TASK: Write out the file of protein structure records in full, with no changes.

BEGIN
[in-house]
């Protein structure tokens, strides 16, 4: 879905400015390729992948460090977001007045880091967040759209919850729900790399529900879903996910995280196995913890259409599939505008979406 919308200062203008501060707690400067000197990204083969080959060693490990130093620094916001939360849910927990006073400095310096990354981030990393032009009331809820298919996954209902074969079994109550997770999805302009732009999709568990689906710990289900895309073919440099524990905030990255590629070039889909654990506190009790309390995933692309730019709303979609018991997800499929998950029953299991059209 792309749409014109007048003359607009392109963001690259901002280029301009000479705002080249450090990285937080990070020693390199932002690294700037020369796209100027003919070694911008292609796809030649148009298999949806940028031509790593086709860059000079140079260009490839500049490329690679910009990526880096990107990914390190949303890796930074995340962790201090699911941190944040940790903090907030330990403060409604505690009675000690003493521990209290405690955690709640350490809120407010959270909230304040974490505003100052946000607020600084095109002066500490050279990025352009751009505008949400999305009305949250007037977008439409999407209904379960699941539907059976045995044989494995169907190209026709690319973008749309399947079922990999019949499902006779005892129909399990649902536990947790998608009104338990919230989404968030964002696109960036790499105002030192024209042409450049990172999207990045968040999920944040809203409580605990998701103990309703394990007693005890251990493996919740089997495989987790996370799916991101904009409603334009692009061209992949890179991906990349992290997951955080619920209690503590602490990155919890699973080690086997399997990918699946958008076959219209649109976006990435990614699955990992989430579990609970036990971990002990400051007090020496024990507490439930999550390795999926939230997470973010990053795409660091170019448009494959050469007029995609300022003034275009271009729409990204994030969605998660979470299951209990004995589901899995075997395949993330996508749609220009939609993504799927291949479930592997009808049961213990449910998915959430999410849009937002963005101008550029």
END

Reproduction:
[in-house]
């Protein structure tokens, strides 16, 4: 879905400015390729992948460090977001007045880091967040759209919850729900790399529900879903996910995280196995913890259409599939505008979406 919308200062203008501060707690400067000197990204083969080959060693490990130093620094916001939360849910927990006073400095310096990354981030990393032009009331809820298919996954209902074969079994109550997770999805302009732009999709568990689906710990289900895309073919440099524990905030990255590629070039889909654990506190009790309390995933692309730019709303979609018991997800499929998950029953299991059209 792309749409014109007048003359607009392109963001690259901002280029301009000479705002080249450090990285937080990070020693390199932002690294700037020369796209100027003919070694911008292609796809030649148009298999949806940028031509790593086709860059000079140079260009490839500049490329690679910009990526880096990107990914390190949303890796930074995340962790201090699911941190944040940790903090907030330990403060409604505690009675000690003493521990209290405690955690709640350490809120407010959270909230304040974490505003100052946000607020600084095109002066500490050279990025352009751009505008949400999305009305949250007037977008439409999407209904379960699941539907059976045995044989494995169907190209026709690319973008749309399947079922990999019949499902006779005892129909399990649902536990947790998608009104338990919230989404968030964002696109960036790499105002030192024209042409450049990172999207990045968040999920944040809203409580605990998701103990309703394990007693005890251990493996919740089997495989987790996370799916991101904009409603334009692009061209992949890179991906990349992290997951955080619920209690503590602490990155919890699973080690086997399997990918699946958008076959219209649109976006990435990614699955990992989430579990609970036990971990002990400051007090020496024990507490439930999550390795999926939230997470973010990053795409660091170019448009494959050469007029995609300022003034275009271009729409990204994030969605998660979470299951209990004995589901899995075997395949993330996508749609220009939609993504799927291949479930592997009808049961213990449910998915959430999410849009937002963005101008550029």